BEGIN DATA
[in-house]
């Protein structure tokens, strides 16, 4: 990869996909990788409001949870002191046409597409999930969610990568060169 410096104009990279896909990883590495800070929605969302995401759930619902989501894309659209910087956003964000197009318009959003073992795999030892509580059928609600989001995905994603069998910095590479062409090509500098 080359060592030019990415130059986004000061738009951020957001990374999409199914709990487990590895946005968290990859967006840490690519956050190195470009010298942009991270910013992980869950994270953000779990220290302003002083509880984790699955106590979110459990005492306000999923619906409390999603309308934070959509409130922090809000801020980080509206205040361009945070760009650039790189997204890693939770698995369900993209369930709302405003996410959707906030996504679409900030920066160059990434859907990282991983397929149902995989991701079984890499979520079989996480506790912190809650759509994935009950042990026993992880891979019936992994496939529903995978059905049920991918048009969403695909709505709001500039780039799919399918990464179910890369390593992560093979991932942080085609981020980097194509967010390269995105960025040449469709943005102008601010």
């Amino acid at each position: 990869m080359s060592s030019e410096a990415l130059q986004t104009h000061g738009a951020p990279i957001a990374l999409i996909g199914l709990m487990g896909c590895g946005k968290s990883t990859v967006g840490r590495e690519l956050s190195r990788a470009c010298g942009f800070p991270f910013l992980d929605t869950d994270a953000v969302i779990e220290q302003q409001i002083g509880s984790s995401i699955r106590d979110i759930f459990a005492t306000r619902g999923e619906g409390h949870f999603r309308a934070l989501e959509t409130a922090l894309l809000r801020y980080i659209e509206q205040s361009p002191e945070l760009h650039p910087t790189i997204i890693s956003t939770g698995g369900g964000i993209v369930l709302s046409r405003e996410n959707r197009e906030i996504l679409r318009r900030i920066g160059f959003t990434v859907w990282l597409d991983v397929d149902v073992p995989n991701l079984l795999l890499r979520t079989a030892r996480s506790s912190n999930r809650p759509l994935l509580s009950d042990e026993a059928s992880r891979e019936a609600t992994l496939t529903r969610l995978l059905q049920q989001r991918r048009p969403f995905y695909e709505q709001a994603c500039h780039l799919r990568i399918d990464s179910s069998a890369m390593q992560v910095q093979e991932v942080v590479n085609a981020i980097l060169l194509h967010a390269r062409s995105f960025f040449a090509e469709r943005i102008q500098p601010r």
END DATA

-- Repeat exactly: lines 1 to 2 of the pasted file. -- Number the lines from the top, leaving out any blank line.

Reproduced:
[in-house]
């Protein structure tokens, strides 16, 4: 990869996909990788409001949870002191046409597409999930969610990568060169 410096104009990279896909990883590495800070929605969302995401759930619902989501894309659209910087956003964000197009318009959003073992795999030892509580059928609600989001995905994603069998910095590479062409090509500098 080359060592030019990415130059986004000061738009951020957001990374999409199914709990487990590895946005968290990859967006840490690519956050190195470009010298942009991270910013992980869950994270953000779990220290302003002083509880984790699955106590979110459990005492306000999923619906409390999603309308934070959509409130922090809000801020980080509206205040361009945070760009650039790189997204890693939770698995369900993209369930709302405003996410959707906030996504679409900030920066160059990434859907990282991983397929149902995989991701079984890499979520079989996480506790912190809650759509994935009950042990026993992880891979019936992994496939529903995978059905049920991918048009969403695909709505709001500039780039799919399918990464179910890369390593992560093979991932942080085609981020980097194509967010390269995105960025040449469709943005102008601010």